Faith CoLab: Tapestry of Faith: Spirit of Life: An Adult Program on Unitarian Universalist Spirituality

Activity 3: Grounding

Part of Spirit of Life

Activity time: 5 minutes

Preparation for Activity

  • Review the activity and consider how you will demonstrate the movement. Use your creativity, but make sure you stay within your own physical limits and choose movements that will be accessible to people within a wide range of physical ability.

Description of Activity

Invite participants to rise to their feet or sit up in their chairs. Tell them that the group will try some simple movements, as each person is willing and able. Speak slowly, allowing pauses for stretching and centering.

Using these instructions or your own, lead the exercise:

Many rituals involve body movement. As we get started with creating our own ritual today, let's engage our bodies and help ourselves get grounded. Please move only as you are able and comfortable.

Feel your feet on the ground. Imagine them solidly on the ground, rooted. Feel your physical center-your core. Breathe into your core. Feel it as strong and solid. Feel your center.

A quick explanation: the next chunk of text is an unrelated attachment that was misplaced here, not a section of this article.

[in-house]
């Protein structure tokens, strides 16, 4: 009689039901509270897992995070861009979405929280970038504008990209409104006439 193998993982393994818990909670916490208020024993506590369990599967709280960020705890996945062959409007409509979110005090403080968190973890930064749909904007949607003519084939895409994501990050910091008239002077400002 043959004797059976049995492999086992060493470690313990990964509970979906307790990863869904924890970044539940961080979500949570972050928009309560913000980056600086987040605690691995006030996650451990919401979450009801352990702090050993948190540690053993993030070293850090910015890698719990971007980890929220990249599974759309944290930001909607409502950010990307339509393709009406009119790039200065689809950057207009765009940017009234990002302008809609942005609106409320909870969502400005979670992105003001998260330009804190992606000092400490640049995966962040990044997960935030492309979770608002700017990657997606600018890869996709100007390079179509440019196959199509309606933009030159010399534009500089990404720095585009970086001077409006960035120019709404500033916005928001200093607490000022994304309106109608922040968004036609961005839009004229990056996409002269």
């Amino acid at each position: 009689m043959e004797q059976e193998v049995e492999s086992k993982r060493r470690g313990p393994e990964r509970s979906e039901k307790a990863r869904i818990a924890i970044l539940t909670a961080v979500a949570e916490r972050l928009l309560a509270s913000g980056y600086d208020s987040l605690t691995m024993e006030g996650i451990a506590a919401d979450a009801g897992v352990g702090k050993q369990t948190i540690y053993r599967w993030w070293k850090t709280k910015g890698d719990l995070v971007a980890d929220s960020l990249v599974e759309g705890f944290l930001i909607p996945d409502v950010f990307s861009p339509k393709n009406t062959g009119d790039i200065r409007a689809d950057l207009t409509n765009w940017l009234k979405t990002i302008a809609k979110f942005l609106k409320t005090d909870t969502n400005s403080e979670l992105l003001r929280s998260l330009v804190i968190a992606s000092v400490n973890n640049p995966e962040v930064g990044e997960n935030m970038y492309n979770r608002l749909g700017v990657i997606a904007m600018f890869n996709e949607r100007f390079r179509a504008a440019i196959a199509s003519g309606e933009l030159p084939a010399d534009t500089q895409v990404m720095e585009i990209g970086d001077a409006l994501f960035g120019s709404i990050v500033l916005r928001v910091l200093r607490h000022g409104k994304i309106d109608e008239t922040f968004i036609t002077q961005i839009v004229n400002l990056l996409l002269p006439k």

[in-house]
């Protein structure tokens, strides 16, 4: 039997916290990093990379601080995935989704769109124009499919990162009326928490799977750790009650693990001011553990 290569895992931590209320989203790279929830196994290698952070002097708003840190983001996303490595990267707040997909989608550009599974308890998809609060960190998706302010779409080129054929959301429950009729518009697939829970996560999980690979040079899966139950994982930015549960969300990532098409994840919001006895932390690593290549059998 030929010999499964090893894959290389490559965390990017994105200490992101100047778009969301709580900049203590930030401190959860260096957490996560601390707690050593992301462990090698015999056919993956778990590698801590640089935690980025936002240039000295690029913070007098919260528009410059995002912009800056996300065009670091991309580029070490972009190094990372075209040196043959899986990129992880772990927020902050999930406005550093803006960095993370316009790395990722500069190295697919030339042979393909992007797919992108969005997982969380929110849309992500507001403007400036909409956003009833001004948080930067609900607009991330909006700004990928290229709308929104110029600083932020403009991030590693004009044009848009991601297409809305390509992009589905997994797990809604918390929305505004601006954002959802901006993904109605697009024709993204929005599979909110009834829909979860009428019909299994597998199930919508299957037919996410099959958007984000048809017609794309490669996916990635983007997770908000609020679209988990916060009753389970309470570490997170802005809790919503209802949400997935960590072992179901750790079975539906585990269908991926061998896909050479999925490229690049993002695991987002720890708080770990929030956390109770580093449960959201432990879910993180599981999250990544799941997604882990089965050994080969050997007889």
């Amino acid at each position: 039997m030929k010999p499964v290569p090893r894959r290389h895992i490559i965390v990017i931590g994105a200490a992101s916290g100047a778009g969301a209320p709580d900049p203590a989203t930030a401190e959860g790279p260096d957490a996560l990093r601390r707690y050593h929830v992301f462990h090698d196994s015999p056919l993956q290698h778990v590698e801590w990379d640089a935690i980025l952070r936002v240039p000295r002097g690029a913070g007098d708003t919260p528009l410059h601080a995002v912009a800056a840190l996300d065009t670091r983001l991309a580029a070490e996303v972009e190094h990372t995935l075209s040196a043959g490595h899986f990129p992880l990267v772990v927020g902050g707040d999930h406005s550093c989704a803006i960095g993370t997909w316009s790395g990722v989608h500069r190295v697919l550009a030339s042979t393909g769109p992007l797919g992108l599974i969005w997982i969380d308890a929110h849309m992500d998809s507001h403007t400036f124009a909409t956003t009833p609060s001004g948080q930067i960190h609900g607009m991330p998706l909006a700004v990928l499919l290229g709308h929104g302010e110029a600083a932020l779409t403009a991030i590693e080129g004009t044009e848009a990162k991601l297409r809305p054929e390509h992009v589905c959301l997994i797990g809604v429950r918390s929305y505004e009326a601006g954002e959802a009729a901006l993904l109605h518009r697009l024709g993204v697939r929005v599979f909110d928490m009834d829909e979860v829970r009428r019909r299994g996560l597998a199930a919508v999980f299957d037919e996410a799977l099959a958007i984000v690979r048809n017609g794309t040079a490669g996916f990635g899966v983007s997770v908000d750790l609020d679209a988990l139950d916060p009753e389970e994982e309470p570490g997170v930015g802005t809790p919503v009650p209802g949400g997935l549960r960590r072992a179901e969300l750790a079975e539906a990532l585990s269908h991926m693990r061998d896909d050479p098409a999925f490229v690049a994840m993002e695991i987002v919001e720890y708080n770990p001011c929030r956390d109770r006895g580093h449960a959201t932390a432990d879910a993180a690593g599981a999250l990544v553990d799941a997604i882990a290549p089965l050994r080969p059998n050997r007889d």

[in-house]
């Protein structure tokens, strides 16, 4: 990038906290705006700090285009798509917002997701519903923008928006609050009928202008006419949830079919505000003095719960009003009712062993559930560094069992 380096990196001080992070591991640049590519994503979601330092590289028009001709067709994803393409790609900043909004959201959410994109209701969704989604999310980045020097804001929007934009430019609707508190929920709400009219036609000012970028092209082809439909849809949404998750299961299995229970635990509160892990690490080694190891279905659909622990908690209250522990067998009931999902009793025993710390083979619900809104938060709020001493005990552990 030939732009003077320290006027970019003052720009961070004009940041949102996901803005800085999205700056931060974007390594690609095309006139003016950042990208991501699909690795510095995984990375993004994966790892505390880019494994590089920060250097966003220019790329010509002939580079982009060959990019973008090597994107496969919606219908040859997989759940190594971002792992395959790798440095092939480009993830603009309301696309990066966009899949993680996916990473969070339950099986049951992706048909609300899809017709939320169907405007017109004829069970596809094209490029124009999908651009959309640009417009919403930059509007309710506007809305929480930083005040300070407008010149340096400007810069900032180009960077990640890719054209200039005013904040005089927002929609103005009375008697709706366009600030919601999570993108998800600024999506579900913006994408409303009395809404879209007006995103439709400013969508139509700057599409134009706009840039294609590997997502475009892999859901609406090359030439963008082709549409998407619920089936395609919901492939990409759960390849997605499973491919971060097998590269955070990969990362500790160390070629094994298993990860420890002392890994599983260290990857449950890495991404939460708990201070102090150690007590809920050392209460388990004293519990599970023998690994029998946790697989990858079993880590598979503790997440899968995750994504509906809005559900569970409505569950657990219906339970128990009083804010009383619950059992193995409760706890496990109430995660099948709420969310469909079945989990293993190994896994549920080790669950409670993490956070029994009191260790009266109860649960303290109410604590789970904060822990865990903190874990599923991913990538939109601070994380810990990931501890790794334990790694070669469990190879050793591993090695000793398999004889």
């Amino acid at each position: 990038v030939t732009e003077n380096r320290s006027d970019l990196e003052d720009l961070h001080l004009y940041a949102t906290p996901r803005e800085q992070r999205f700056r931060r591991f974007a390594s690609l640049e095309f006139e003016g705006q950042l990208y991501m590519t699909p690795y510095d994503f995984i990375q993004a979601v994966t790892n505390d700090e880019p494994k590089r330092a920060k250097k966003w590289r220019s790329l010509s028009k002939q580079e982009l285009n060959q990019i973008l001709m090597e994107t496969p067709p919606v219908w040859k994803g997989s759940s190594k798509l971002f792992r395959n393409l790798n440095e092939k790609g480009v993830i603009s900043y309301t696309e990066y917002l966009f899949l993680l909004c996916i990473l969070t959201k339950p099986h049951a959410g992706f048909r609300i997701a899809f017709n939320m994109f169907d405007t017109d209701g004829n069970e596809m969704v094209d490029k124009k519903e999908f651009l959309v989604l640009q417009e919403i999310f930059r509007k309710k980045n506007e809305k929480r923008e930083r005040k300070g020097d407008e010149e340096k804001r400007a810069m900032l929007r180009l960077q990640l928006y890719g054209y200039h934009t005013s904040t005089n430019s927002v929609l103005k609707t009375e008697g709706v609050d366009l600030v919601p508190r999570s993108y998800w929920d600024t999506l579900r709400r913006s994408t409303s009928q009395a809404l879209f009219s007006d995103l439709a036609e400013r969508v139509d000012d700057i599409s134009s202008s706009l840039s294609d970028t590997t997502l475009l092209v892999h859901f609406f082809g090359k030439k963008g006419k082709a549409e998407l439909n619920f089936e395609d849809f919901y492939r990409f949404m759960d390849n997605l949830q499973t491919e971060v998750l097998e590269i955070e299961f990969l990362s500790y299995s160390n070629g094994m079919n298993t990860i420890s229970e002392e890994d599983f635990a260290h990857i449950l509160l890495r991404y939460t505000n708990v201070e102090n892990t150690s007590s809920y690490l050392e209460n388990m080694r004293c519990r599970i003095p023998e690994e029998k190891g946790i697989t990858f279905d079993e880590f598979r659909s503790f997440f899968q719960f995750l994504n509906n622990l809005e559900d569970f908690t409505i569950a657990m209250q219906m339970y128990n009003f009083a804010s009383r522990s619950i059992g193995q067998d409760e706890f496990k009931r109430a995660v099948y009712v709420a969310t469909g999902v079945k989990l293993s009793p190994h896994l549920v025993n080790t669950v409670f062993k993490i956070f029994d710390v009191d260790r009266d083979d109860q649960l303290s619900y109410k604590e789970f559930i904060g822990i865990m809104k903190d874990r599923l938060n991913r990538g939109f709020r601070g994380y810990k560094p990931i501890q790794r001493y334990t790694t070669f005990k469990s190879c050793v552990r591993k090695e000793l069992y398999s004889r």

Much that happens in this world can make us feel off balance. Yet, in this moment, we can feel grounded. We can feel centered.

Imagine roots going down from your feet through the floor, deep into the ground. You are a mighty tree in a mighty forest.

As we can, let's gently move our heads. Move our shoulders. Move our arms. Move our hands.

Let's free up and shake out our upper bodies, while keeping our sense of having roots.

Take a deep breath. Now let it out. How about some more deep breaths? Let out a sound as you release the breath.

Demonstrate deep breathing with exhaled sound and repeat several times. You may wish to encourage deeper breaths and louder sounds. Allow plenty of time for all participants to experience their own breathing.

Invite participants to relax their bodies into stillness. Thank participants and invite them to come back to their chairs.

Including All Participants

Be sensitive to the range of physical abilities in the group as you lead the activity. Pay attention to the volume of your own voice as you move. Some participants may be unable to hear you if your face and voice are directed away from them. Deliver instructions when you are upright and facing the group.